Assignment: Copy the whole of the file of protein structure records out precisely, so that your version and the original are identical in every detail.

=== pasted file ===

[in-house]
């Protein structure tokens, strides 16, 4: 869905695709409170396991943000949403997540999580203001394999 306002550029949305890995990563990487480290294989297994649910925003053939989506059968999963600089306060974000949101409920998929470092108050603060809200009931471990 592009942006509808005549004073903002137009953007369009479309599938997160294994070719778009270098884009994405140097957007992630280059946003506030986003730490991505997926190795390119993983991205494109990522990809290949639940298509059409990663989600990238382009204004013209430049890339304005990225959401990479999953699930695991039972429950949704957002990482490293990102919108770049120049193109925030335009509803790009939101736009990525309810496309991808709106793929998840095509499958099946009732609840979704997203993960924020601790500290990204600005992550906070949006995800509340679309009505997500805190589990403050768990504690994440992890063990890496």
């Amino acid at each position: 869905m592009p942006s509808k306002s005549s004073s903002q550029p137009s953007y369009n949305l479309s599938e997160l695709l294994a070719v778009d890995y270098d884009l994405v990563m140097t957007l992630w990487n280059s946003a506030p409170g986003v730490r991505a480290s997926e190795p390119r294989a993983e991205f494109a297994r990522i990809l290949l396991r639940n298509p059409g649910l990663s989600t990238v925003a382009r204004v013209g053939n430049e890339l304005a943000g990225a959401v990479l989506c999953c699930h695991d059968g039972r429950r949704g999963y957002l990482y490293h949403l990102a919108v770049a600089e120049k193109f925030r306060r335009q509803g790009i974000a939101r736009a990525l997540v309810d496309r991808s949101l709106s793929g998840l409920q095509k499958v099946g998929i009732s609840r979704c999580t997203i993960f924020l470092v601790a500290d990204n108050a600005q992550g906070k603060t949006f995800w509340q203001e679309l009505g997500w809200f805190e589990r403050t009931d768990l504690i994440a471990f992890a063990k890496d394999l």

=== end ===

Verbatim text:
[in-house]
């Protein structure tokens, strides 16, 4: 869905695709409170396991943000949403997540999580203001394999 306002550029949305890995990563990487480290294989297994649910925003053939989506059968999963600089306060974000949101409920998929470092108050603060809200009931471990 592009942006509808005549004073903002137009953007369009479309599938997160294994070719778009270098884009994405140097957007992630280059946003506030986003730490991505997926190795390119993983991205494109990522990809290949639940298509059409990663989600990238382009204004013209430049890339304005990225959401990479999953699930695991039972429950949704957002990482490293990102919108770049120049193109925030335009509803790009939101736009990525309810496309991808709106793929998840095509499958099946009732609840979704997203993960924020601790500290990204600005992550906070949006995800509340679309009505997500805190589990403050768990504690994440992890063990890496």
């Amino acid at each position: 869905m592009p942006s509808k306002s005549s004073s903002q550029p137009s953007y369009n949305l479309s599938e997160l695709l294994a070719v778009d890995y270098d884009l994405v990563m140097t957007l992630w990487n280059s946003a506030p409170g986003v730490r991505a480290s997926e190795p390119r294989a993983e991205f494109a297994r990522i990809l290949l396991r639940n298509p059409g649910l990663s989600t990238v925003a382009r204004v013209g053939n430049e890339l304005a943000g990225a959401v990479l989506c999953c699930h695991d059968g039972r429950r949704g999963y957002l990482y490293h949403l990102a919108v770049a600089e120049k193109f925030r306060r335009q509803g790009i974000a939101r736009a990525l997540v309810d496309r991808s949101l709106s793929g998840l409920q095509k499958v099946g998929i009732s609840r979704c999580t997203i993960f924020l470092v601790a500290d990204n108050a600005q992550g906070k603060t949006f995800w509340q203001e679309l009505g997500w809200f805190e589990r403050t009931d768990l504690i994440a471990f992890a063990k890496d394999l």